Ambassador Extraordinary and Plenipotentiary

Had the official known the thorny road that diplomatic protocol has passed before reaching us and the challenges that it often faces today, he probably would have spared Patrick and wouldn’t want to see him in the position of the chief of protocol.

The chief of protocol of the White House has compared her staff’s responsibilities to those of a de-mining battalion. Nobody notices anything as long as everything is running smoothly, but if something goes wrong, everything explodes. Aleksandr Pushkin has stressed the importance of diplomatic procedure back in his day, saying: "Where there is no etiquette, the court attendants can do something savagely indecent.”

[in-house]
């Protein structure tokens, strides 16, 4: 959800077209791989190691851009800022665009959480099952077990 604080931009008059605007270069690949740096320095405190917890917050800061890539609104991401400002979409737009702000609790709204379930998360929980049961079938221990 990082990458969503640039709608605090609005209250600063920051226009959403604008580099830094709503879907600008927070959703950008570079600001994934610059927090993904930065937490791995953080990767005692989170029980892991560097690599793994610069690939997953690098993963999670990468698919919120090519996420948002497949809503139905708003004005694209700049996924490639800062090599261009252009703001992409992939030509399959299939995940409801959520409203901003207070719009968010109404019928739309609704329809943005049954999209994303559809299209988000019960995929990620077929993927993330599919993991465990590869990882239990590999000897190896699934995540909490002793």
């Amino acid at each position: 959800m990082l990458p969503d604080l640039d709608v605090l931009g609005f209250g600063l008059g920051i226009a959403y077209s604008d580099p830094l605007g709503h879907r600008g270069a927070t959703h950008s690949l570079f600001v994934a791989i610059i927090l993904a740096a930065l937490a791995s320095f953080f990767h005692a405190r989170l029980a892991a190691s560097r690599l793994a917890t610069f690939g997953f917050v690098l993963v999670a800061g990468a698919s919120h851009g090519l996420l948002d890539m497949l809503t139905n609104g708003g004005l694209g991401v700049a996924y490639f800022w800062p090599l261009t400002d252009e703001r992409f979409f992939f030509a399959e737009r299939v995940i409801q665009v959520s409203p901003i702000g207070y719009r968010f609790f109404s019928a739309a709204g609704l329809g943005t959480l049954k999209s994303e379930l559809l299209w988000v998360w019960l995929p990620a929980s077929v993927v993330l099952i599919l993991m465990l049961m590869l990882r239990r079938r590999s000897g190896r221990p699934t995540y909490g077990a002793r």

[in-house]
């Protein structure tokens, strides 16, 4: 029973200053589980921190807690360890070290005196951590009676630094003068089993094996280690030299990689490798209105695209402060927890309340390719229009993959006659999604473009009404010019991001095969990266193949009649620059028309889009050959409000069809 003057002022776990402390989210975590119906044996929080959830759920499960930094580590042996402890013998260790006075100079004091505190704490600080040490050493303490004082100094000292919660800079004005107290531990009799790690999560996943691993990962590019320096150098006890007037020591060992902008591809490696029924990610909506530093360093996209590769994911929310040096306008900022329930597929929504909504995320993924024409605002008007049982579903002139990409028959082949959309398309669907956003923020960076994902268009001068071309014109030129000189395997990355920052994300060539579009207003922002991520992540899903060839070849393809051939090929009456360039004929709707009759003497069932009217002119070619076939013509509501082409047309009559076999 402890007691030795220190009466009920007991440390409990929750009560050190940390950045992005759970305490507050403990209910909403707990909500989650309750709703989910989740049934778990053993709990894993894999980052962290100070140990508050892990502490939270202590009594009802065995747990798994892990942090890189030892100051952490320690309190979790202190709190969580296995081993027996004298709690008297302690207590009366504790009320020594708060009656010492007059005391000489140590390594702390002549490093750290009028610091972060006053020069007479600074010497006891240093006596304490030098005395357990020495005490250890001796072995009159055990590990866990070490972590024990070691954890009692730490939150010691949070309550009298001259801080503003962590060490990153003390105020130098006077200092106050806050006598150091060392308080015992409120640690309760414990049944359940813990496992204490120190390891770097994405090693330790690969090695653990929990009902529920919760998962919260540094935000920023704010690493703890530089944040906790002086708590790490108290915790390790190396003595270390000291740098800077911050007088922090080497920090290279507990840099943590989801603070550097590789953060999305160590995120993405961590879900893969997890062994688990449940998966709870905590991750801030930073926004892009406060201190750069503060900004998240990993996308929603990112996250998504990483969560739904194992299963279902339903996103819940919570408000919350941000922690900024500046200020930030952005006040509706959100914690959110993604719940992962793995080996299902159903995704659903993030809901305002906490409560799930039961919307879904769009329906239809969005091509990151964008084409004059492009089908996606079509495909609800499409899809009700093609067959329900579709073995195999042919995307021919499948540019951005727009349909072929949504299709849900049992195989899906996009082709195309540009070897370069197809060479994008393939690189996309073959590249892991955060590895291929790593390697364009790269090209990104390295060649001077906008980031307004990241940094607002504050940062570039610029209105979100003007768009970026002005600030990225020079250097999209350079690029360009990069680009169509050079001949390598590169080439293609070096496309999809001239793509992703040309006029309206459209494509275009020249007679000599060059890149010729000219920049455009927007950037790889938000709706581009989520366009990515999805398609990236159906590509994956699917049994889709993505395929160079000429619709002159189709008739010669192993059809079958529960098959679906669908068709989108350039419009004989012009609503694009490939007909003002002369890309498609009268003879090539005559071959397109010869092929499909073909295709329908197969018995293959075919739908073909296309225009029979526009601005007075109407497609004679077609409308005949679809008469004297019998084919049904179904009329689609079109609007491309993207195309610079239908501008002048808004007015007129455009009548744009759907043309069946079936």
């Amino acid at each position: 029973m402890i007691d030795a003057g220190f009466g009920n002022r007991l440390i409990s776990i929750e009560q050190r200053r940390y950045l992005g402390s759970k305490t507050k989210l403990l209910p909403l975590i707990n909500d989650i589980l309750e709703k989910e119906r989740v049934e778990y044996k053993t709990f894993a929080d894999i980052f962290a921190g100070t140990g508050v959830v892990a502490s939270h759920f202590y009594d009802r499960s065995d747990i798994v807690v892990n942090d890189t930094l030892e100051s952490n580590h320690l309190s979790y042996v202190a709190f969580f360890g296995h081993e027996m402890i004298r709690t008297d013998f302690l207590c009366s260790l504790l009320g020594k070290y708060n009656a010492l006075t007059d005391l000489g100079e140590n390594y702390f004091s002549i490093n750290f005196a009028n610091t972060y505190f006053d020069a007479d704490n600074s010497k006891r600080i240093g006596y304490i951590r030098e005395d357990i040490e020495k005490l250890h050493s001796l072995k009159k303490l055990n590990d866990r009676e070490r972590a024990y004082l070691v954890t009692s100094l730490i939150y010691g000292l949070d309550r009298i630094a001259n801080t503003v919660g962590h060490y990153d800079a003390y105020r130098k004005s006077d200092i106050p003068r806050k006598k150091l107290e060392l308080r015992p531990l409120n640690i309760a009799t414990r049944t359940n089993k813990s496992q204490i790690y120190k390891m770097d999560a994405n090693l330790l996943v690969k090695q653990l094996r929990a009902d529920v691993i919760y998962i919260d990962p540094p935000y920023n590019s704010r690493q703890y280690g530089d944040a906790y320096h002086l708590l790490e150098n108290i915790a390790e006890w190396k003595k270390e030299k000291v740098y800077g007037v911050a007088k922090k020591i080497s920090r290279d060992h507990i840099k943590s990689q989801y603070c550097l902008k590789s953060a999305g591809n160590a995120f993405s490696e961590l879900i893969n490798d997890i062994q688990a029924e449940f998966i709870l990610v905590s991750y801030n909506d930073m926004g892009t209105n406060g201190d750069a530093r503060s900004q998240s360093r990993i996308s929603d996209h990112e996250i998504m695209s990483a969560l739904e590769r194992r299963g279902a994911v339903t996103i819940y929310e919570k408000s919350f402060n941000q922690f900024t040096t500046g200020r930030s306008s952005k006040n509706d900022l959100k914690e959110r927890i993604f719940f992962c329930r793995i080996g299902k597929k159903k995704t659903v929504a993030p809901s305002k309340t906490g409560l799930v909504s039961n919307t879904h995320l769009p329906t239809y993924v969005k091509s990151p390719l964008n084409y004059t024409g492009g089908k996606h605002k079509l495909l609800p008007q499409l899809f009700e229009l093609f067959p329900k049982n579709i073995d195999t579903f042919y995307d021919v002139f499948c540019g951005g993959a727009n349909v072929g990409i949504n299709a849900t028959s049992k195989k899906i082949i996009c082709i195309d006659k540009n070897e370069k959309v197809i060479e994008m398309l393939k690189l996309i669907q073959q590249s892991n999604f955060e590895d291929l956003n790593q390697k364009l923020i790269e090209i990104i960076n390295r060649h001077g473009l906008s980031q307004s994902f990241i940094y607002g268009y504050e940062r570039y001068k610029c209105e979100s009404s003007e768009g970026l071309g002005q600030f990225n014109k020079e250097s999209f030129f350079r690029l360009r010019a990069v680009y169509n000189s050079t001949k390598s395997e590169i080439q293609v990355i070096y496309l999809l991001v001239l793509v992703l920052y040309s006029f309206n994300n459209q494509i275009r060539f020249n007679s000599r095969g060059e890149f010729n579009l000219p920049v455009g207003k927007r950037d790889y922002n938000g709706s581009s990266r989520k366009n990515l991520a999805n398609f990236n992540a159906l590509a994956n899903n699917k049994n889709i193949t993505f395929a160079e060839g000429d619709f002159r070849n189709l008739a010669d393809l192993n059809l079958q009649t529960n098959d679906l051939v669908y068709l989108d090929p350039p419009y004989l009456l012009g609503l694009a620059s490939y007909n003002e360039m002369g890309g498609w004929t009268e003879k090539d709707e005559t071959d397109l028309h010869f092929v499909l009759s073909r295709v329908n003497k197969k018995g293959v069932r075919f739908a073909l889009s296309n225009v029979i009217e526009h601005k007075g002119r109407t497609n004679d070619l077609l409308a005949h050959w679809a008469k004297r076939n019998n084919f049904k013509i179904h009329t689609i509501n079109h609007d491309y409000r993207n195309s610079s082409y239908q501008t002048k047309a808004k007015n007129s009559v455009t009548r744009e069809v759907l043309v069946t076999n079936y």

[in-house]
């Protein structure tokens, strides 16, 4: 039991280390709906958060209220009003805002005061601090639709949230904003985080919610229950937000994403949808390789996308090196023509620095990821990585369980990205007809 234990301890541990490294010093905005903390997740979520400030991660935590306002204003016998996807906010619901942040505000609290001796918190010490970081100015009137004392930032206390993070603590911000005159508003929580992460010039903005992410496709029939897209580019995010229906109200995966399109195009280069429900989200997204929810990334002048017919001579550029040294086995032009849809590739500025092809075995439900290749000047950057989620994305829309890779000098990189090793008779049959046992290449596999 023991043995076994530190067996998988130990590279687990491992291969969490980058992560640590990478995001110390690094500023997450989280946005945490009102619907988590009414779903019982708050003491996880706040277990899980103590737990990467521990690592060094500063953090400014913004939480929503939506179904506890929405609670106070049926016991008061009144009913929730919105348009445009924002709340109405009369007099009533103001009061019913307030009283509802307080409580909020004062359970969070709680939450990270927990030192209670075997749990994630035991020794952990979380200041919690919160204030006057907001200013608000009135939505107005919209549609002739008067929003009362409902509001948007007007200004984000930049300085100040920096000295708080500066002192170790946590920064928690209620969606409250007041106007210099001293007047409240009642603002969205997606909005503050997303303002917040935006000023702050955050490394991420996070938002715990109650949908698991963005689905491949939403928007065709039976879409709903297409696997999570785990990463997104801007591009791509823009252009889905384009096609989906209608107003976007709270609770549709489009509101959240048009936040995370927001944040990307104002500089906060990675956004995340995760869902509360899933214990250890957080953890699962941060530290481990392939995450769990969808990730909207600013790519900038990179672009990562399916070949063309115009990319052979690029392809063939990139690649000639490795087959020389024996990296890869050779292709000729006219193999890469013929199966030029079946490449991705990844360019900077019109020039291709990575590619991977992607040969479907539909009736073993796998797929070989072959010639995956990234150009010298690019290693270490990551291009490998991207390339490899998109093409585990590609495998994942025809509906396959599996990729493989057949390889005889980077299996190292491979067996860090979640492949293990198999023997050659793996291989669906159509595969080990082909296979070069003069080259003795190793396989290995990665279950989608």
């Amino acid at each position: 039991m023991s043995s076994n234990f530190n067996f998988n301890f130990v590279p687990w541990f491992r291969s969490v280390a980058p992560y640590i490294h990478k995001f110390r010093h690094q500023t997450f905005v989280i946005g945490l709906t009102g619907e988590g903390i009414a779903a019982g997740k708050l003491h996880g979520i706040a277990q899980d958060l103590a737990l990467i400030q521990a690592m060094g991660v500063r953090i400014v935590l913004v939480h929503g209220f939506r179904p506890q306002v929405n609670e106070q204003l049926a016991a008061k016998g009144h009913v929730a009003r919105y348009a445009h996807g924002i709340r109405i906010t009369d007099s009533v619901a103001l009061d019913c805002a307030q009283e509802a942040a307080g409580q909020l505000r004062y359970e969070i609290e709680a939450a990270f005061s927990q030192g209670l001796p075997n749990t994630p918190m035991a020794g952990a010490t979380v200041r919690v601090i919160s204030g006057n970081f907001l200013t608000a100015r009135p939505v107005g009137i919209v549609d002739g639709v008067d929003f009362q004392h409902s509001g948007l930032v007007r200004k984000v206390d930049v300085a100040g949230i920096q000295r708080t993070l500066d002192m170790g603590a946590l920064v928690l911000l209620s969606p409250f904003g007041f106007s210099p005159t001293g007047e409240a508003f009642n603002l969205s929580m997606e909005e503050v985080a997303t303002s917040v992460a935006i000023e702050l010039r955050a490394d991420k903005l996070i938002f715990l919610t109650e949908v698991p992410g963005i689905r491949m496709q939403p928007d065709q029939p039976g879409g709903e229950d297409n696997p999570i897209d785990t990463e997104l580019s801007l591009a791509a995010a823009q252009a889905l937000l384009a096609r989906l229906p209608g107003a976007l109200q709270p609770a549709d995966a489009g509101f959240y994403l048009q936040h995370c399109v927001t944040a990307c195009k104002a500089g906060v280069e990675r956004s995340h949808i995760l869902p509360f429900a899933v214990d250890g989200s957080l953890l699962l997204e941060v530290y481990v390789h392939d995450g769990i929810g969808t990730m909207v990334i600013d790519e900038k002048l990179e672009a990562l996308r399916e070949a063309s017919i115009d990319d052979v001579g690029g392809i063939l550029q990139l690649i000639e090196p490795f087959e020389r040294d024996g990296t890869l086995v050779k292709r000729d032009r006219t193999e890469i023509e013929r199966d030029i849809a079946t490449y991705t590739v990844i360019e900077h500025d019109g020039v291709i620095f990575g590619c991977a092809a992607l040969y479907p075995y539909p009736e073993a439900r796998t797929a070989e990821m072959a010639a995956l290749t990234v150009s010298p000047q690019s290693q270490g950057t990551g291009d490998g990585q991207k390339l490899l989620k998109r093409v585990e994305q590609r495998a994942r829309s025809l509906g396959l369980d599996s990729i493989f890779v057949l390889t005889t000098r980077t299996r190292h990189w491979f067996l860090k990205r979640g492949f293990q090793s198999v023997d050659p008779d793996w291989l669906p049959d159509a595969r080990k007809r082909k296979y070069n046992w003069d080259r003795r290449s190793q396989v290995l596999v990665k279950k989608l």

Protocol, from its inception, has never been easy for diplomats. Ambassadors visiting Athens, for instance, were not allowed to enter the city; they were housed outside the city walls, in taverns that were worse than the cheapest motels of today. Then the foreign ambassadors had to stand in front of the Citizen’s Assembly (the Ecclesia), where they would pass a rigorous "examination.” Those who "passed” were welcomed with respect and great splendor—visits to theaters, participation in festivities, including Olympic Game ceremonies. They also received expensive gifts. Those, who didn’t get the approval of the highest apparatus, the Ecclesia, ended up in an unenviable position, being thrown out of the country in the most disgraceful way. There were cases when they were denounced as spies and subjected to an execution. As much as Athens was proud of its democracy, political motives, the level of relations with the ambassador’s country and that country’s economic and military potential, of course, all played a role in this. Rome went farther in terms of strict protocol compliance. Before coming to Rome, envoys had to be confirmed by military and financial bodies. Emissaries were housed in cheap taverns as in Athens, staying in filthy, rat-infested holes. After long waits they would be summoned to the Curia in Rome where the Senate usually met. As in Athens, they would also pass through an "examination” with the only difference that in Rome the foreign emissaries were refused and executed more often. For instance, in 205 BCE all the emissaries of Carthage were executed in Rome.